If your baby is formula-fed, you can typically expect them to poop around 3 to 4 times each day. But, some will go for 3 to 4 days without pooping at all. Again, so long as your baby’s bowel movements are easy to pass and soft, there’s no cause for concern. You should only call your doctor if your baby doesn’t produce a bowel movement for over 5 days.
How do I Know if my Baby is Pooping?
You will probably soon be able to tell if your baby is pooping. Many babies grimace, strain, groan and grunt when pooping. This happens even if they are passing a soft stool, since their bottom isn’t coordinated or strong enough to allow easy elimination.
What Does the Color of my Baby’s Poop Mean?
The odor, texture, and color of your newborn’s poop will often change. Since your little one’s diaper contents can be a clue as to any possible health issues you should pay attention to these things and call your doctor if you notice anything that seems to be unusual.
Why Does my Baby’s Poop Have Blood in It?
As we’ve already mentioned, newborn babies sometimes have a little blood in their stool in the early days of life due to having swallowed some blood during delivery. However, if blood appears in your baby’s poop after those early days, it could be due to something else.
If you are breastfeeding your little one, blood in his stool may show that they are allergic or sensitive to something that you’ve been eating or drinking. Your doctor might suggest that you eliminate foods containing common allergens that could be potentially be causing the problem, such as soy, dairy, wheat, peanuts or nuts for a couple of weeks to see if there’s any difference and to pinpoint and cause.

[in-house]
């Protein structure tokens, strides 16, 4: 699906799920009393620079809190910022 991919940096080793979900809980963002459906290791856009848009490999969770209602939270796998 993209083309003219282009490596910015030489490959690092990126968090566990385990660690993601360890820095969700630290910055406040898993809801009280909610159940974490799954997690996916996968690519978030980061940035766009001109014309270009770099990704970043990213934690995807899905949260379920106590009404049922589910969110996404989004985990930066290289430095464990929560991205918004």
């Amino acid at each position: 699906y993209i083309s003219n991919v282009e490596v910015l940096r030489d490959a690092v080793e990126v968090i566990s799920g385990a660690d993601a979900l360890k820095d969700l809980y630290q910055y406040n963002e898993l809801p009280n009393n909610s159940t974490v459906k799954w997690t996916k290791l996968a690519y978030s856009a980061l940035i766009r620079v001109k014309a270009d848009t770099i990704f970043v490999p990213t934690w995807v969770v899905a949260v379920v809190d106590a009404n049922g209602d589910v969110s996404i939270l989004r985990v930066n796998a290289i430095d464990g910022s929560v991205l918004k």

If you’re formula-feeding your baby, blood in his stool might suggest he’s allergic to the formula, however, this isn’t as common as many people think. Still, you should discuss the possibility of switching formulas with your doctor.
In some cases, no link between allergic symptoms and foods can be found. In such cases, it’s possible that your little one has small fissures or cracks in their anus that has caused bleeding to occur. If you’re breastfeeding, another possibility is that your baby has swallowed some blood if you have cracked nipples and it came out in their stool. Your pediatrician can monitor the situation, and this should pinpoint the cause eventually.
Melena – What is It?
You may never have heard of the term “melena” but it is used to describe tarry, black or thick stools in a baby aged three months or older. It can indicate that bleeding is occurring in your baby’s digestive tract and this could be dangerous for your little one. It isn’t the same as the early meconium stools, and you should consult your pediatrician straight away if you notice this in your baby’s diaper.